It’s all about money, and right now the state of Georgia has a severe shortage of it.
And it is only going to get worse, according to six members of the local General Assembly delegation who met with 65 concerned citizens Saturday morning at the Columbus Public Library.
The General Assembly is in a two-week recess awaiting tax revenue numbers from February before tackling the 2011 fiscal budget. But the lawmakers could looking at cutting as much as $2 billion from a roughly $17 billion budget.
“The only description I have for it is ugly,” said Rep. Richard Smith, R-Columbus.
Smith, Rep. Carolyn Hugley, D-Columbus, and Rep. Calvin Smyre, D-Columbus are on the House Appropriations Committee, which is meeting during the recess to discuss possible solutions and budget cuts.
Smith points out that the bulk of the state’s budget is tied up in eight areas:
-- K-12 education, $7 billion or 44 percent.-- Community Health, which includes Medicaid, $2.2 billion, 14 percent.
-- University System of Georgia, $1.9 billion, 12 percent.
-- Bond payments, the state’s debt, $1.2 billion, 8 percent.
-- Department of Corrections, $1 billion, 6 percent.
-- Behavioral Health, $800 million. 5 percent.
-- Human Services, $500 million, 3 percent.
-- Technical Colleges, $320 million, 2 percent.
-- Everything else, $1.1 billion, 6 percent.
“Everything else covers 40 agencies and all branches of government, such as Public Safety; Juvenile Justice; Judicial System; Governor’s office, Senate & House; Teachers Retirement; Driver Services; Pardon & Paroles; and Revenue Department,” Smith said.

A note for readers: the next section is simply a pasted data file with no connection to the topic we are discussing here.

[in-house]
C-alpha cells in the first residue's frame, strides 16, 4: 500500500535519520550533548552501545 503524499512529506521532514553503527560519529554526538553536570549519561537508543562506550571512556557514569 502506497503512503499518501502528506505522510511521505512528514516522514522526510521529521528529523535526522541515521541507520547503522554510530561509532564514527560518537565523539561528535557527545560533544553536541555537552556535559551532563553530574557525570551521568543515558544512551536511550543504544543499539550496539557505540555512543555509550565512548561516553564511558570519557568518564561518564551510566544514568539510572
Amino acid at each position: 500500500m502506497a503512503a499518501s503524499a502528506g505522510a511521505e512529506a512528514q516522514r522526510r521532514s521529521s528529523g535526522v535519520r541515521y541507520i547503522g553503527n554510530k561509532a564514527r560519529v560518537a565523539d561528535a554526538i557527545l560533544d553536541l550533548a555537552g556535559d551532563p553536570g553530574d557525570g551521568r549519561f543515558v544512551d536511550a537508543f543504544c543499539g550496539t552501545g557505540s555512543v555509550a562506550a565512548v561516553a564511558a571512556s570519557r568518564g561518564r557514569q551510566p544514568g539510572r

As programs are on the chopping block and potential taxes are being discussed, those impacted voiced their concerns to the lawmakers.
Columbus Regional Healthcare System Executive Vice President and Chief Operating Officer Lance Duke urged the legislators not to pass a proposed hospital bed tax that could generate as much as $274 million.
“Look for alternatives,” Duke said.
The alternative Duke suggested was a $1 per pack tax on cigarettes that could generate as much as $400 million annually.
“Why tax sick people when you could tax one of the causes?” he asked.
Randy Robertson, president of the local Fraternal Order of Police chapter, continued his fight to stop the Georgia Bureau of Investigation from closing the regional crime lab in Columbus. It is slated for closure at the end of March.
Robertson contends the closure is political and not economic, pointing to less critical labs that will remain open.
“In the economic times we are dealing with, we have to take politics out of the issue,” he said.
The closure of the Columbus lab will be costly for law enforcement agencies in the 19 counties it serves, Robertson said.Professor John Van Doorn, a professor in the University System, took aim at the cuts to higher education.
“There are two sacred trusts — one is education and the other is public health and safety,” Van Doorn said. “In this kind of budget, we have to focus on what is truly important.”
Columbus attorney Tom Buck spent 38 years in the General Assembly, chairing the powerful House Appropriations Committee near the end of his tenure. He attended Saturday’s meeting.
“I have never seen anything like this,” Buck said. “...I am glad I am not chairman of Appropriations.”
Buck points to state crime lab in Columbus that will be closed. Buck was one of the driving forces to fund the GBI lab here.
“It puts the legislators in a hell of a position,” he said.
Smyre said the gravity of the crisis has not hit home with Georgia citizens.
“We need to explain it where the people get it,” Smyre said.